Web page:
Author(s): Fischer TW, Hipler UC, Elsner P
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Abstract BACKGROUND: Androgenetic alopecia (AGA) is a common problem in men of all ages, affecting approximately 50\% at 50 years of age. The underlying cause is an androgen-dependent miniaturization of genetically predetermined hair follicles. Here, the hair organ culture model was used to investigate the effects of testosterone and caffeine; the latter being a promising candidate for hair growth stimulation. METHODS: Hair follicles from 14 biopsies, taken from the vertex areas from male AGA patients, were cultivated for 120-192 h in vitro with normal William's E medium (control) or William's E medium containing different concentrations of testosterone and/or caffeine. Hair shaft elongation was measured daily and at the end of cultivation, cryosections of follicles were stained with Ki-67 to evaluate the degree and localization of keratinocyte proliferation. RESULTS: Significant growth suppression was found in hair follicles treated with 5 microg/ml testosterone. This was counteracted by caffeine in concentrations of 0.001\% and 0.005\%. Moreover, caffeine alone led to a significant stimulation of hair follicle growth. These results were confirmed immunohistochemically by Ki-67 staining. CONCLUSIONS: Androgen-dependent growth inhibition of ex vivo hair follicles from patients suffering from AGA was present in the human hair organ culture model, a constellation which may serve for future studies to screen new substances against androgen-dependent hair loss. Caffeine was identified as a stimulator of human hair growth in vitro; a fact which may have important clinical impact in the management of AGA.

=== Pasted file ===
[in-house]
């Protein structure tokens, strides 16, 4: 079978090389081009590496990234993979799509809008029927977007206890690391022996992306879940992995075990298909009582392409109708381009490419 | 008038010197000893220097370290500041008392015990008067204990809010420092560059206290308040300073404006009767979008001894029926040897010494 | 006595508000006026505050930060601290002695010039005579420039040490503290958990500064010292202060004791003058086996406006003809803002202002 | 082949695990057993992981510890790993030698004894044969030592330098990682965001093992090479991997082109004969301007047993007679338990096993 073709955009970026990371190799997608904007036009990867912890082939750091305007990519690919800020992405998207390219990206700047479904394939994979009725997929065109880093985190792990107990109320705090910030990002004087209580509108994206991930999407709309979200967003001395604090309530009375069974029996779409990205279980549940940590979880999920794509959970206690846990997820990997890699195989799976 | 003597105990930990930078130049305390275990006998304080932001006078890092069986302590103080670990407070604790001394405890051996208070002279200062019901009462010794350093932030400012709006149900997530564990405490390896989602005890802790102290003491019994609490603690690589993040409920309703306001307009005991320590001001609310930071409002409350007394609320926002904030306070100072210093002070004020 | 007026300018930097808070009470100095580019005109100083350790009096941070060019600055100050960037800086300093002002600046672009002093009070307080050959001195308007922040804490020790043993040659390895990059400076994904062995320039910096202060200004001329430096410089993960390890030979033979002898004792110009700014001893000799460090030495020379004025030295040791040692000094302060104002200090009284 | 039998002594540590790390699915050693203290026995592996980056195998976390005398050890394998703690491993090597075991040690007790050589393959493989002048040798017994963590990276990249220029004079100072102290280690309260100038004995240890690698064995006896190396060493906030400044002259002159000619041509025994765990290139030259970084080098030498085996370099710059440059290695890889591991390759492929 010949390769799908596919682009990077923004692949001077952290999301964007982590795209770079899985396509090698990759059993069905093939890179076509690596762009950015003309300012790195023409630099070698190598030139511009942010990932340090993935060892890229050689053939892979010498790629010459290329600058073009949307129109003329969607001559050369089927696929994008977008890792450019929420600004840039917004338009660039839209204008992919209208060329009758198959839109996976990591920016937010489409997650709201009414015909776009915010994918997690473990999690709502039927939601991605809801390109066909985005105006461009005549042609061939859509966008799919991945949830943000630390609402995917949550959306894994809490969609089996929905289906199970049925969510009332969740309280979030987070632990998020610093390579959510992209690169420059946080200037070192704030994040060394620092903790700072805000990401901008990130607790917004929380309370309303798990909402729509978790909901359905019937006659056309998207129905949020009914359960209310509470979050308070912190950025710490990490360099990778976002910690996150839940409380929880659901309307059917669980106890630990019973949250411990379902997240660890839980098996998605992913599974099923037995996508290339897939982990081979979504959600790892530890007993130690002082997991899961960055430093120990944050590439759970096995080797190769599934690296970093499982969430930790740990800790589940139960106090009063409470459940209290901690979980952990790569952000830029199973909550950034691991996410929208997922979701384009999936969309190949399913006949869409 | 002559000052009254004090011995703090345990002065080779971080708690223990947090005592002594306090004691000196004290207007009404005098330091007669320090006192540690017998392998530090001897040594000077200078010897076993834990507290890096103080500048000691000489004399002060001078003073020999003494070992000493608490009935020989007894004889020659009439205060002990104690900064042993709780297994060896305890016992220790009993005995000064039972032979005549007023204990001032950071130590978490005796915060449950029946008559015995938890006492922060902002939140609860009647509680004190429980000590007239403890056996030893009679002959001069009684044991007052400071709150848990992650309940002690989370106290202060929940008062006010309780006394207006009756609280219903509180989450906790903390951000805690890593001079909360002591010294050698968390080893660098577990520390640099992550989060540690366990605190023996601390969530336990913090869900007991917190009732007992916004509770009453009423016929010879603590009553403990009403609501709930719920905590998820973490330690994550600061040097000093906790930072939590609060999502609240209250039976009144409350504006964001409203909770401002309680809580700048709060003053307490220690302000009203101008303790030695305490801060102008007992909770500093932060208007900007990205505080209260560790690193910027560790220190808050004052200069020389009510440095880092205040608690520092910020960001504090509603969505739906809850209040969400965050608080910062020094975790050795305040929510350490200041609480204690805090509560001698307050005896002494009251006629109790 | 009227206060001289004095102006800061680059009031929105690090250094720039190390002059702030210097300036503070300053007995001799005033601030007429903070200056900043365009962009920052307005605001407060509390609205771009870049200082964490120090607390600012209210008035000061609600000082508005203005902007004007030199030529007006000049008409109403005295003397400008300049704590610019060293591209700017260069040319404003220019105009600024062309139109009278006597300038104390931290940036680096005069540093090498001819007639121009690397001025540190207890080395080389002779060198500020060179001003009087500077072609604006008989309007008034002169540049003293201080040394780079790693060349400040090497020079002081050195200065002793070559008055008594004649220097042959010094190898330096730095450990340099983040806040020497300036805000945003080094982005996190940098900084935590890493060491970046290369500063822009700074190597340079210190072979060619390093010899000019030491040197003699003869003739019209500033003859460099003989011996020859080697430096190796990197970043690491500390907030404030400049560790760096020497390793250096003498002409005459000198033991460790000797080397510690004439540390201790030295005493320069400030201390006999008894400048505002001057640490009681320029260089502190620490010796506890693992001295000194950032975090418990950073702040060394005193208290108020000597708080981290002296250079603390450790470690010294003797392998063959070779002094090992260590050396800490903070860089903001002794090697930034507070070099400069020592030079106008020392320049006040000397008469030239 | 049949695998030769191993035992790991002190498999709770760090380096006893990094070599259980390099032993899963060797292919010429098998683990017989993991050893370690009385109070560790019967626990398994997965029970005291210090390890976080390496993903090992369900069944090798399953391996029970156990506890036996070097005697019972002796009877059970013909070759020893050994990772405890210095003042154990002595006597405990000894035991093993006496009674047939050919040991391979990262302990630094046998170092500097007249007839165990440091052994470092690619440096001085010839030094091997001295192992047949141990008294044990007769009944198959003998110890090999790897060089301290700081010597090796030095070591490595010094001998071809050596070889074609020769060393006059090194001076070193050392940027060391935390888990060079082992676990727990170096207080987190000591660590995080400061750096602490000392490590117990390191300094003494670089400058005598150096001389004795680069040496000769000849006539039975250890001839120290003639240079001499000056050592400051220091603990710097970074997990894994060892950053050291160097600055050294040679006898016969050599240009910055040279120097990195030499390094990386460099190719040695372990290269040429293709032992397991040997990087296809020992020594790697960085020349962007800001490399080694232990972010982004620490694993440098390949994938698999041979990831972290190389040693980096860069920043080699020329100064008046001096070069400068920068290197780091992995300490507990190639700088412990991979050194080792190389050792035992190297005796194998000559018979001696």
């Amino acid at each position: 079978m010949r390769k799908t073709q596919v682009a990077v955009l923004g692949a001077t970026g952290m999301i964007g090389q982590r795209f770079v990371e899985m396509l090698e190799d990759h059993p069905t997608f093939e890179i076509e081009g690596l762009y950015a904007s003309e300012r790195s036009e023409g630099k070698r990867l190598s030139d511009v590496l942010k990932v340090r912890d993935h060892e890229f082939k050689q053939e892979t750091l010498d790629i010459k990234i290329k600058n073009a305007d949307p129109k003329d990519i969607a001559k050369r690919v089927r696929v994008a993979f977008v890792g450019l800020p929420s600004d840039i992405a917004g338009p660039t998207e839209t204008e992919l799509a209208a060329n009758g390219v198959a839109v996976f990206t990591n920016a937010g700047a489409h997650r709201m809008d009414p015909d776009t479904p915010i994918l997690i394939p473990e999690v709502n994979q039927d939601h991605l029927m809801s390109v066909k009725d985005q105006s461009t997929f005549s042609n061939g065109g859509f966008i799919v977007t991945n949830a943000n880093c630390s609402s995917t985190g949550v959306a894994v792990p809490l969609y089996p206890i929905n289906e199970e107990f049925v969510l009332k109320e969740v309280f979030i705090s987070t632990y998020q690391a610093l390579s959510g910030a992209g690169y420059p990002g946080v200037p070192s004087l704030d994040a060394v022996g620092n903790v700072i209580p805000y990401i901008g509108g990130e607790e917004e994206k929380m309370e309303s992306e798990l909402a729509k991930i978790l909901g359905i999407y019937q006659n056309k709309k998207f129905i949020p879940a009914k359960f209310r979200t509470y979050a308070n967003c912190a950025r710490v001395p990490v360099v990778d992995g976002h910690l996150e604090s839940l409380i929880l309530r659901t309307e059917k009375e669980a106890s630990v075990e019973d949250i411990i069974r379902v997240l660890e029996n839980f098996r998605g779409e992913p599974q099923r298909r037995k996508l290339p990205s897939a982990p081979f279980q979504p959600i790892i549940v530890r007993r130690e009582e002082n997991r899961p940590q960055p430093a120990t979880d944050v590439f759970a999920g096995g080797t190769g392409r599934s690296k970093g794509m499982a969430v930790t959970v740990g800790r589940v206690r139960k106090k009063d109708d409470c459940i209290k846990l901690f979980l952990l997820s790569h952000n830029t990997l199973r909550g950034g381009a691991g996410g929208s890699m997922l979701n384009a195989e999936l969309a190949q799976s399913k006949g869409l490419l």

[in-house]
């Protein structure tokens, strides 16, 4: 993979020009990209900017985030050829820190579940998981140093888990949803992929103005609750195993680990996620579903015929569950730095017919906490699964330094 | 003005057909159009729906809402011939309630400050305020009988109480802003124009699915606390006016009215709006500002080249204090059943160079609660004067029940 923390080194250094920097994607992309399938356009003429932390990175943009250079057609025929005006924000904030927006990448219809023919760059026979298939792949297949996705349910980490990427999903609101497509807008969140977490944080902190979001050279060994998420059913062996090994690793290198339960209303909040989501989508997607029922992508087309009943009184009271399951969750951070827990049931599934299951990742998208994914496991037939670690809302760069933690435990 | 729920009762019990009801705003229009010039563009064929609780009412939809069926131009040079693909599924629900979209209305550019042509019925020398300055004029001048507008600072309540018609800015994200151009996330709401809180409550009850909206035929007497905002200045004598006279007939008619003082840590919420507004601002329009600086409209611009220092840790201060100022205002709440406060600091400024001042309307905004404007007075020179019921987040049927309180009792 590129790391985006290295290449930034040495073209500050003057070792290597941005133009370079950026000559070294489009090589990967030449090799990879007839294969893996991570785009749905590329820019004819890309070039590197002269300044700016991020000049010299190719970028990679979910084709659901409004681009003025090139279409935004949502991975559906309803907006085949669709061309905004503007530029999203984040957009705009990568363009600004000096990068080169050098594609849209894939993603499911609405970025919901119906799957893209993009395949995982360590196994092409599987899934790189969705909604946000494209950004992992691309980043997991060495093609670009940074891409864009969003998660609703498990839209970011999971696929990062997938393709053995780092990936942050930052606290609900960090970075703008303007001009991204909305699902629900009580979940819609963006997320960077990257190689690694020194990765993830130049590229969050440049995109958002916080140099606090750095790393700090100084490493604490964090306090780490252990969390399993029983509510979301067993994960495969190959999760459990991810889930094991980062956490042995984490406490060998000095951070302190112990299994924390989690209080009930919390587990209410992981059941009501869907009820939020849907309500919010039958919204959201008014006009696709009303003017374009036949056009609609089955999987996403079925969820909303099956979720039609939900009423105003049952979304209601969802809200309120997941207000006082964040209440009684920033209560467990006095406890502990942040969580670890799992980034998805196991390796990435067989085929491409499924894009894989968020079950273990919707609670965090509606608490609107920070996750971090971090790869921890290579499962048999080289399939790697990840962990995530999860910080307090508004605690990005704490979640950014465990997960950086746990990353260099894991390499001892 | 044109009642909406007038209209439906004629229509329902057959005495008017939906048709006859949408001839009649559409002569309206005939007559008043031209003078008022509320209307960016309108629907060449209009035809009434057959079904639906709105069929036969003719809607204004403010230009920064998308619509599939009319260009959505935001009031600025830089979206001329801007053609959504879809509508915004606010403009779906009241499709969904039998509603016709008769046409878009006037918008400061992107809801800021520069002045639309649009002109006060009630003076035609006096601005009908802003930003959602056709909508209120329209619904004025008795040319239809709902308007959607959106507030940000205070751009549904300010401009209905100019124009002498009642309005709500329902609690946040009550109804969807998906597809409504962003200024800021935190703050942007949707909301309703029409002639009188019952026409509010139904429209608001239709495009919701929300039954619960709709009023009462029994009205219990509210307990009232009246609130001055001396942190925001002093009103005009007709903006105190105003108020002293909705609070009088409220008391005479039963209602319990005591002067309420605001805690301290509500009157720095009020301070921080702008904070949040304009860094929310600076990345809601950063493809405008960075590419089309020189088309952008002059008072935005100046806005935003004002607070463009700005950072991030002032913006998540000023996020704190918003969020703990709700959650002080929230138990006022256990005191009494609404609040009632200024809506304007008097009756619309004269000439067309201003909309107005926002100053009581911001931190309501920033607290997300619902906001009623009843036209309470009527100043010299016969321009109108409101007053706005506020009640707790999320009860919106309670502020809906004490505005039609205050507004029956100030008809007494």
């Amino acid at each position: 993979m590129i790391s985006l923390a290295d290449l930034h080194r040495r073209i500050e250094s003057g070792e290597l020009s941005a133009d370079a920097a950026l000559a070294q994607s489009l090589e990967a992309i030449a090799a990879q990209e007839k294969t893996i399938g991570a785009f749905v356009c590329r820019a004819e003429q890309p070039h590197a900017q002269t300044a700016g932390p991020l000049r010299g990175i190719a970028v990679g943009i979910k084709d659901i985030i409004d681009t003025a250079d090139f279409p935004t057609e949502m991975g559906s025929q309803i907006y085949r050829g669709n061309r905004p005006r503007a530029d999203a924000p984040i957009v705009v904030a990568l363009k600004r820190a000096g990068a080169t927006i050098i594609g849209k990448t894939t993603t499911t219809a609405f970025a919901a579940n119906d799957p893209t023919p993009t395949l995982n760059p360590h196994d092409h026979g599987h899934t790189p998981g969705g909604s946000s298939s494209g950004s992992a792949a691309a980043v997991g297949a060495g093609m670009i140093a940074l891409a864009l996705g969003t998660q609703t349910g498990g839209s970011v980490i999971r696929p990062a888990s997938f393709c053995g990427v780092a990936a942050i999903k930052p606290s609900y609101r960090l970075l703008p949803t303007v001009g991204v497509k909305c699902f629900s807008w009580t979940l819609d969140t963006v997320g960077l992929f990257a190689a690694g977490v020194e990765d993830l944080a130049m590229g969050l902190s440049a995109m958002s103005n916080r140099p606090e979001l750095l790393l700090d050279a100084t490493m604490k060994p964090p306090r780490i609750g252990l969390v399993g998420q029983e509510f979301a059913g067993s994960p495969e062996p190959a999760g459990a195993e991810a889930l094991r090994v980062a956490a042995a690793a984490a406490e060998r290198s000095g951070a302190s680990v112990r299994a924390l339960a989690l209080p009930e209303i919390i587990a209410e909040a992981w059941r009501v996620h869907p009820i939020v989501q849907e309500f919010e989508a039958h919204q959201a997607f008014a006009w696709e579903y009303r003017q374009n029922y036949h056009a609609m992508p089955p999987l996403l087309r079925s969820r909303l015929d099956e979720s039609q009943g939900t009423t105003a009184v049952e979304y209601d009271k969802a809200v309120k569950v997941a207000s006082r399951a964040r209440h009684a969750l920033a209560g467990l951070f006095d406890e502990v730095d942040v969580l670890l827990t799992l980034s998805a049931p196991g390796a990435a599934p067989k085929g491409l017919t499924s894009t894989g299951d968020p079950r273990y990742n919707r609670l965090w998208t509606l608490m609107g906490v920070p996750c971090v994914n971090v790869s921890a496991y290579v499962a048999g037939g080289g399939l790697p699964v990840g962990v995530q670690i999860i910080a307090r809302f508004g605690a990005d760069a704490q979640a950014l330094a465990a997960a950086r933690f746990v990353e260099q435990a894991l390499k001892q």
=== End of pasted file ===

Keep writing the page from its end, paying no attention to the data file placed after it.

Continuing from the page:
This article was published in Int J Dermatol
and referenced in Journal of Cosmetology & Trichology